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September in Michigan is a time that I traditionally watch my kid’s football and head up north to fish the annual king salmon run. That all changed 3 years ago at FDIC when Mike Huffman from Harlem-Roscoe Fire Protection District in northern Illinois asked me to teach at Crunch Time Extrication. After my first time there, I was hooked and in 2015 I made my third trip to Illinois to new September tradition. Why you ask? It’s all about the students at Crunch Time Extrication.

Crunch Time Extrication is spread out into a weekend workshop that teaches relatively new firefighters a structured crash course in extrication competitions. Friday night is team registration and classroom class room session. Saturday is a hands on training session and the weekend cumulates on Sunday with an extrication competition.

Friday night consists of a couple hours of classroom presentations. For the last 3 years, I presented New Vehicle Technology from my Vehicle Extrication from inside of the Auto Industry classes.

Saturday the teams are split up in the morning into several groups. The groups include, Incident Command, Medical Officer, and the remaining team members are sent to the junkyard. Around lunchtime the teams are put back together and run through several different scenarios. Thanks to support of Erickson Auto Parts & Services in South Beloit, IL. The student to vehicle ratio was nearly 1-to-1.

Challenge day is Sunday. The teams compete in a judged extrication competition that cumulates the skills and techniques that acquired over the last two days. Each team competes in an unlimited and hand tool only pit. The teams are judged based off TERC USA rules.

Mike Smith, Absolute Rescue's Editor in Chief, is a veteran of the fire/rescue service in Michigan, who also works in the automotive industry as a designer. Have an idea of suggestion for the site? Contact Mike here

Training

2022 Ford Maverick: Vehicle-Specific Body Structure

The 2022 Ford Maverick loaned to the Hurst folks was the star of the extrication show at FDIC. The Maverick was no match for the Hurst tools and

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Ford Maverick

The 2022 Ford Maverick loaned to the Hurst folks was the star of the extrication show at FDIC. The Maverick was no match for the Hurst tools and the man that makes these vehicles available, Dennis Lark, was pleased with the destruction. The Maverick is available as an ICE (Internal Combustion Engine) vehicle and an FHEV (Full Hybrid Electric Vehicle). Below is an image from Ford’s 2022 Maverick Hybrid Emergency Response Guide.

Boron Extrication

If you notice, the Hybrid battery pack is on the passenger (RHS) of the vehicle. If you take a look at the image below, you can see the rocker on the RHS is reinforced to protect the battery pack. You can find more information about the different steels used in the rockers and floor pan here.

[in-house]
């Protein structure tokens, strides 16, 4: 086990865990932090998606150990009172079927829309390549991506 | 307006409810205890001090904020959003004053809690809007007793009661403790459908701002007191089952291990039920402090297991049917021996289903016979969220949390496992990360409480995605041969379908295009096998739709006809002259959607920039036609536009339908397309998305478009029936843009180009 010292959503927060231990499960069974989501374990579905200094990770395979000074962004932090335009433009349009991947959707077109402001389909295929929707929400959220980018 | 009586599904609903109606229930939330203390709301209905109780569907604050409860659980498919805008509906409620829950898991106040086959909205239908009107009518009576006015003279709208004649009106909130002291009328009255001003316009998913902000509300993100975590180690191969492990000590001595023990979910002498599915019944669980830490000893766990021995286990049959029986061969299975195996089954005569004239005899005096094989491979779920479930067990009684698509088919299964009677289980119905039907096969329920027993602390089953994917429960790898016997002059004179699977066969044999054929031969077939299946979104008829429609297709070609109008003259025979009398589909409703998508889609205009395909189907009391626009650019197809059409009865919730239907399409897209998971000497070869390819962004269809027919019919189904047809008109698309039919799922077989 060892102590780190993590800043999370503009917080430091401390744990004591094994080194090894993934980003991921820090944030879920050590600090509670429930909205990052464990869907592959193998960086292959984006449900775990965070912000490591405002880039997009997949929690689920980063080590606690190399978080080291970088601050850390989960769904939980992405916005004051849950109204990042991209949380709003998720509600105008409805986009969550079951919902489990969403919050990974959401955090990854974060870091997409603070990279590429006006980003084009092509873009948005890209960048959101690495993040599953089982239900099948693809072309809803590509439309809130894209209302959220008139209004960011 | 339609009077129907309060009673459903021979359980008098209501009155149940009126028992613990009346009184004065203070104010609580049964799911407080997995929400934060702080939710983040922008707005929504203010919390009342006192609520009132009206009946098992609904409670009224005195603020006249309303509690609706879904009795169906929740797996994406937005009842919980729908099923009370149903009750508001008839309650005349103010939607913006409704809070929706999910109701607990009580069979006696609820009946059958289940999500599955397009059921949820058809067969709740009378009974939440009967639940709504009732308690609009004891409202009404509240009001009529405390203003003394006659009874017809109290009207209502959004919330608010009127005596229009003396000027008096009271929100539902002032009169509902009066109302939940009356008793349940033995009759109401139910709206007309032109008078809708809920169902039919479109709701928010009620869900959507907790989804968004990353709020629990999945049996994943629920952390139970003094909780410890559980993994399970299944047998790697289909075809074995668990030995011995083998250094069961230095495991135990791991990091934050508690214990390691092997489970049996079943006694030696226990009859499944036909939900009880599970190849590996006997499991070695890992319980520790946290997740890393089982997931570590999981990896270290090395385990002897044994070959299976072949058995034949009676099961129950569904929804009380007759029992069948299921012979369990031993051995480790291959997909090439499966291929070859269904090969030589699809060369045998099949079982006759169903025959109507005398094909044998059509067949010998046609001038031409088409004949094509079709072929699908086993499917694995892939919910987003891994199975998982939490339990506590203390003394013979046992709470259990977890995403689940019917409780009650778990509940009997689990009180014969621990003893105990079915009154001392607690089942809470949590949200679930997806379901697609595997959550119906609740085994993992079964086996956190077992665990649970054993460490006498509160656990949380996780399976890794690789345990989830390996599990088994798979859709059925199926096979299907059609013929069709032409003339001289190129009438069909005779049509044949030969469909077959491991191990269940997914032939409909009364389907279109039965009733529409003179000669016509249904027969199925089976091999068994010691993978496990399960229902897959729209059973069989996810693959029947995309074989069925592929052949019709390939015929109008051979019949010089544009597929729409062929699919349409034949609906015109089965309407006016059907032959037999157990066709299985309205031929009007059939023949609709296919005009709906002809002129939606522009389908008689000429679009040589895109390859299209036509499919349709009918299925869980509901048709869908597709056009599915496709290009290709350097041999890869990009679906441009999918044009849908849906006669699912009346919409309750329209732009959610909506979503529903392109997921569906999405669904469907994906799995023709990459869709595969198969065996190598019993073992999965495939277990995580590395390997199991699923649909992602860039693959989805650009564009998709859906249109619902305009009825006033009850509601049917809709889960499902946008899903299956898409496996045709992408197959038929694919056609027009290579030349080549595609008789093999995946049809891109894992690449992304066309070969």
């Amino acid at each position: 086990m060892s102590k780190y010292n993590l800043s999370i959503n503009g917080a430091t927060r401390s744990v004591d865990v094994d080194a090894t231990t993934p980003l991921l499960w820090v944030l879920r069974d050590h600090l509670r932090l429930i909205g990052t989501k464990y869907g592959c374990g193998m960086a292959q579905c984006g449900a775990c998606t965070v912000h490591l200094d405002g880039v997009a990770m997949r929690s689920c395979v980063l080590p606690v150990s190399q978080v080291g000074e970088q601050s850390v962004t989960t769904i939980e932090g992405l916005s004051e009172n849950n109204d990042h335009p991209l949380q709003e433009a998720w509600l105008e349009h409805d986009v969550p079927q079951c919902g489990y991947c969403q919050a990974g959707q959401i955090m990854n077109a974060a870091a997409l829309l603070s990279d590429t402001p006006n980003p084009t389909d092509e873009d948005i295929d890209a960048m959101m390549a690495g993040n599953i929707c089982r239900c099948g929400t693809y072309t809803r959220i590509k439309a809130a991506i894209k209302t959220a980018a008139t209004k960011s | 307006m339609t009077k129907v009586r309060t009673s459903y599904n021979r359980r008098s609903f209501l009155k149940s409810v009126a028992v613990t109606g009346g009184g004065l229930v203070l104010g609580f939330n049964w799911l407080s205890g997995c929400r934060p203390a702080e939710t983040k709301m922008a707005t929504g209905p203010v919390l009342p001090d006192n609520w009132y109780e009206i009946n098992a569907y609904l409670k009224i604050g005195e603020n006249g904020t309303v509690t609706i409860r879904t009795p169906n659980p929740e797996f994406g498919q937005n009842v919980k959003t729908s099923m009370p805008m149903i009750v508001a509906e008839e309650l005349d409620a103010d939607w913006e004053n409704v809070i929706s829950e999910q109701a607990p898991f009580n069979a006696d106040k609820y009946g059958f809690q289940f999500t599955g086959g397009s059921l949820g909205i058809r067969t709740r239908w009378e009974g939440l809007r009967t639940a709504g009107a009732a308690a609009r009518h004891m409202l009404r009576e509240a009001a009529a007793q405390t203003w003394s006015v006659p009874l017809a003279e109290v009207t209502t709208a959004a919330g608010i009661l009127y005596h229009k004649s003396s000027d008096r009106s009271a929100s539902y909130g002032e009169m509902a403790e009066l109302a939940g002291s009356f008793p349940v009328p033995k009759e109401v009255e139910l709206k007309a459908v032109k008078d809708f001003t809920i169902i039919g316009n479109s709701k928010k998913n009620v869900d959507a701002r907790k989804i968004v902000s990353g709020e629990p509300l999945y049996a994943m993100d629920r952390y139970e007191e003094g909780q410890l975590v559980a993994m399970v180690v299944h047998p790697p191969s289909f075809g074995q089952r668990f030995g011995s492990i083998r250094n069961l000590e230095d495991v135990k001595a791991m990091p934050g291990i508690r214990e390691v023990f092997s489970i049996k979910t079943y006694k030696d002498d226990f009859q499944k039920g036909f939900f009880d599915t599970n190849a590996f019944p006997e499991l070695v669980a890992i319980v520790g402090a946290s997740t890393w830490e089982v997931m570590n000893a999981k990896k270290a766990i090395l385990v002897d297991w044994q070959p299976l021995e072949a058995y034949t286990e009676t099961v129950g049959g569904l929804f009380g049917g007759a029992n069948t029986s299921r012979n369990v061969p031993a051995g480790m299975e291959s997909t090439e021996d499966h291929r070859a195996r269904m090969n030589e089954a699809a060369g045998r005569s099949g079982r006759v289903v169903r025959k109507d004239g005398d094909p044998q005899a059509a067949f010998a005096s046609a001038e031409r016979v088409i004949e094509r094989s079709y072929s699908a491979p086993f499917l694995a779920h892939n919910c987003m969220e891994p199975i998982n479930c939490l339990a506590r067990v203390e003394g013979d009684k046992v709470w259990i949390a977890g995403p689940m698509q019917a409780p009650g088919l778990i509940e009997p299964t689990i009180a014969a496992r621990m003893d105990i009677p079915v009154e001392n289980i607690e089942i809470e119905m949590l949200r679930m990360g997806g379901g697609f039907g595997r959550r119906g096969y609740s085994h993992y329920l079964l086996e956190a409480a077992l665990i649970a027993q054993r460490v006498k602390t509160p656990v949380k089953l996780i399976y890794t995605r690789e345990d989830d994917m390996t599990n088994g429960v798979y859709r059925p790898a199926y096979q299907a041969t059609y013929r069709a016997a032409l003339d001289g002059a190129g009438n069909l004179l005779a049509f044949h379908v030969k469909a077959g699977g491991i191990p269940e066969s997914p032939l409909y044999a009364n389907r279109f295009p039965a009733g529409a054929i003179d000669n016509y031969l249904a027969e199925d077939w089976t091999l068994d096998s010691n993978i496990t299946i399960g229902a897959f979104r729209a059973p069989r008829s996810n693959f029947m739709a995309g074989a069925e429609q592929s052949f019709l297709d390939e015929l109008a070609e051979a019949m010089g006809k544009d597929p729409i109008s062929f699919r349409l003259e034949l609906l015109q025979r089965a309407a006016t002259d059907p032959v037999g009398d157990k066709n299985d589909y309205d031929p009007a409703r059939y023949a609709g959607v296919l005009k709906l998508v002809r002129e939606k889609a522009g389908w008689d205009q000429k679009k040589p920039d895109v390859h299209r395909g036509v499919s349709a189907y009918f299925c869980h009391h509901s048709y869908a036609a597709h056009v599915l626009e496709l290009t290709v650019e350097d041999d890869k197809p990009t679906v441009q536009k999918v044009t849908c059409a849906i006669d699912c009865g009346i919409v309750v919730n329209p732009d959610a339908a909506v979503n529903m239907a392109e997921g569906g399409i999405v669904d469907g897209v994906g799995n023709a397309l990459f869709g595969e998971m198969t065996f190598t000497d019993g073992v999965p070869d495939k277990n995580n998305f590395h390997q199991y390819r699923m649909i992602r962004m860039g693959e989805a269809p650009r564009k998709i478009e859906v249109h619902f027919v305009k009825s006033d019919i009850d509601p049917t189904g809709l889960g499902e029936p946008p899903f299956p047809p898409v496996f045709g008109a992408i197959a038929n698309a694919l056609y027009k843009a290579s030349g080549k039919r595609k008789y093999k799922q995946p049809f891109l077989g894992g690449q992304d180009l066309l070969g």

A-Pillar (Hurst Booth FDIC 2022)

FORD Maverick

Photos by Chief Toranze Lee

B-Pillar (Hurst Booth FDIC 2022)

Photos by Chief Toranze Lee

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Training

Object on a Vehicle

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An object on a Vehicle

A simple training scenario that only requires a vehicle (that you do not need to cut, yet) and an object to lift. Great objects include large tree sections, utility poles, and concrete pipes. These objects can be easily found in most cities, maybe even in your Department of Public Works yard.

Take a look at the scenario that Connecticut Custom Fire Training LLC. put together a month ago at one of their training classes.

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Training

York County Vehicle Technician Class 2021

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York County Vehicle Technician Class 2021

Take a look at the York County Vehicle Technician Class 2021. It’s a 24-hour Vehicle Rescue Technician program that includes classroom and practical training which applies to those incidents where commercial or heavy vehicles are involved, complex extrication processes will have to be applied, or multiple uncommon concurrent hazards are present, or that involve heavy machinery or more than digital entrapment of a victim. Emphasis will be placed on heavy vehicle lifting and stabilization, utilization of heavy towing and recovery services, and complex patient packaging and removal techniques.

Pictures (by John E. Burruss)

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